As an experiment, I replaced the scale map of Michigan with a much smaller one. I took out all water tiles and rivers. And I made the entire map wilderness. Then, I added a ruins tile at about 5-10% frequency. Finally, I added 20 randomly wandering monsters to the map.

It was a huge improvement. I enjoyed the more sparse city placement, being more selective with my scavenging time, and dodging the monsters. Does this mean I scrap the storyline? Maybe. Does this mean scrapping the scale map of Michigan? Very likely.

For now, I'd like to make the wandering monsters more interactive, and add a few more item and obstacles. And I really need to find something more compelling as a scavenging mechanic than clicking the "Scavenge" button. It's serviceable, but I bet it could be more fun.

Monday, September 12, 2011

NEO Scavenger: Minimum Viable Product?

It's been almost a month since I've mentioned anything about NEO Scavenger, what with the indie survey and all. But rest assured, the development on the game has been moving steadily along. I think I'm at minimum viable feature set now. I'm starting to put new features into a "version 2" category, as this is already growing quite complex (and slightly beyond my original schedule). From now on, I'm focusing more on content, and getting this wrapped-up for closed playtesting.

Here's the recap of the last batch of features.

New Start-up Sequence
First of all, the game now has a title screen and menu. It's a placeholder for now, but I decided it was time I started thinking about how this game is going to be presented to the player, and the game states that implies. Fortunately, Flixel has a nice state system already built-in (one of the reasons I chose to switch to Flixel). So setting this up took almost no time at all.

The title screen I'm using for now.
It's nothing spectacular yet. I didn't want to spend too much time on art/layout until I was sure what I wanted, so for now, I took a cue from Canabalt and kept it to a quick-draw pixelated silhouette and text. It may become something more complex at a later date, but for now, an homage works.

Skills, Quotes, and Fade to Black
When the player clicks "Play," they're immediately taken to a skills/abilities selection page. Here, they can choose what skills their character will have to use in surviving the wastelands.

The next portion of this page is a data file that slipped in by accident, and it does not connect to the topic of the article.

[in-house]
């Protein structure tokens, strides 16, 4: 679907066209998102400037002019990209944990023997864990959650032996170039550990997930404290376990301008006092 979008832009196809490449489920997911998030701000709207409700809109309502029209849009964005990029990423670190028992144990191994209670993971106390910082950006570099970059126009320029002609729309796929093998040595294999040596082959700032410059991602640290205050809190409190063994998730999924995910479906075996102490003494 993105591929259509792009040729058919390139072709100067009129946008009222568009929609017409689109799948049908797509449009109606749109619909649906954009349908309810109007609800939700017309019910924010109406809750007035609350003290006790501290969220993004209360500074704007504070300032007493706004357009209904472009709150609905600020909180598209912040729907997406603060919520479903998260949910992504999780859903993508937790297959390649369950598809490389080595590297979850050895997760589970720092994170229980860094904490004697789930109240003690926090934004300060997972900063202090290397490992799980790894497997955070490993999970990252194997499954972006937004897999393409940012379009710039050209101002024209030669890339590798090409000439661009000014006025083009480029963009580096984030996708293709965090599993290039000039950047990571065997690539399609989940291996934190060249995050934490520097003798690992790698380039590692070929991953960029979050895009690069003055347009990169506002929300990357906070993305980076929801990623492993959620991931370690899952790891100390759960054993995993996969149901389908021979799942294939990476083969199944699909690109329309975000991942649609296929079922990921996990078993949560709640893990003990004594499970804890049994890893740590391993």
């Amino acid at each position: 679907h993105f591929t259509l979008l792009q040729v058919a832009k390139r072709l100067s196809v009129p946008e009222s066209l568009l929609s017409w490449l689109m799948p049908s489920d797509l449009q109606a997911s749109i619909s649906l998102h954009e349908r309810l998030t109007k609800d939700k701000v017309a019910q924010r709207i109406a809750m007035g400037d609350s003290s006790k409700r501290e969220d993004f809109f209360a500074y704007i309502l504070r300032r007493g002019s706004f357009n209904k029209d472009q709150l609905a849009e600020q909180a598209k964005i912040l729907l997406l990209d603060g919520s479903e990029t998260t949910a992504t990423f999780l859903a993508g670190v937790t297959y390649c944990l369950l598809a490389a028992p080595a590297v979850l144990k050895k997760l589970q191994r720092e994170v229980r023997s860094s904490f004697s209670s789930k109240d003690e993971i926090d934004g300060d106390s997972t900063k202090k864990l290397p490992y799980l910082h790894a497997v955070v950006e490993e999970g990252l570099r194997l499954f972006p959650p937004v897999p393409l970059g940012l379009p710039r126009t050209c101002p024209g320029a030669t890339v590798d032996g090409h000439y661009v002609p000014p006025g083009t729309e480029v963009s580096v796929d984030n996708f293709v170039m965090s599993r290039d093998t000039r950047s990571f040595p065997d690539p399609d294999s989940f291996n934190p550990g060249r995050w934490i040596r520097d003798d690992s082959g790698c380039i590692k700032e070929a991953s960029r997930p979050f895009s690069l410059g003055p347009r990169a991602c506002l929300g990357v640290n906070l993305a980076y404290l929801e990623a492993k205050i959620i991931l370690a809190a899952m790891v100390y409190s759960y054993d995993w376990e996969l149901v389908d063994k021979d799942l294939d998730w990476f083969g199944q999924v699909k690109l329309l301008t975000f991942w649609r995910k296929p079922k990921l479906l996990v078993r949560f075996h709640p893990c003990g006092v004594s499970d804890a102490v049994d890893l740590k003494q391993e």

Skill selection page, v2
While this screen existed before, it's undergone a slight revision. Namely, there are now disadvantage slots available. Each of the eye-patch icons in the lower left represent a slot for a disadvantage. Players can choose any disadvantage they want, up to four. Why would a player choose a disadvantage? Well, similar to GURPS and Fallout's S.P.E.C.I.A.L., I wanted disadvantages to allow for advantages beyond what a normal character can take. Willing to be myopic? Great! That gives you room for a few extra skills or abilities!

Extra skill/ability space granted for taking a disadvantage.
I enjoyed choosing handicaps to grant more room for benefits, and allow for greater customization of one's character. Currently, there is no reason to take a disadvantage, as the skill space is just enough to take all available skills at game start. However, I want to create additional skills, abilities, and disadvantages, so this will become a more meaninfgul choice in the future.

The above all happens while the game is loading the map. Map-loading can take a few seconds on my dev machine, and longer on older machines. In case the character creation step is completed before the game has finished loading, the user will see quotes that are relevant to the game universe. I want to use every available space to paint more depth in my game universe, and this is one such case.

Main Game UI
The main game UI has had a lot of work done as well. It's now possible to visually track one's character status via some colored status bars in the top left. As time passes in the game, the needles in these bars slide to show how the character is holding up (e.g. getting colder/hotter, more hungry, more tired). Each color represents a stage of hunger, fatigue, hypothermia, etc. As the needle crosses into gradually more red stages, penalties accumulate.

New in-game UI, including status bars and message window.
I think this pushed the game more towards "game-like" and further from "frustrating simulation." Previously, it was hard to gauge the current status of the player, and what was causing it to change. Now, the player can better see how their actions affect character status, including moving, equipping items, eating, etc.

To further enhance player feedback, a running message log was added to the lower left. It calls out status changes in hunger, temperature, etc., as well as when items are found in the current hex.

Scavenging and Sleeping
I also added some more buttons to the top right. "Sleep" causes the player to sleep in the current hex. The map disappears, and only the UI remains. All buttons disappear except a "Wake" button. If the player is in a yellow or orange fatigue state, "Wake" is not automatically successful, because the player is too tired. (A message in the log tells the player this is the case.) If the fatigue is in the green state, the player will automatically wake up.

The scavenge button was added to allow the player to search for items in the current hex. It takes movement points to execute, but may reveal useful items. Currently, that's the only way to find items in the game. A recent playtest with Rochelle revealed that this is probably not ideal, as she expected to find some items automatically as she wandered. I agree with her, and will probably change it so that scavenge finds more "out of the way" loot in a hex, in exchange for the movement points spent searching.

Encounter Improvements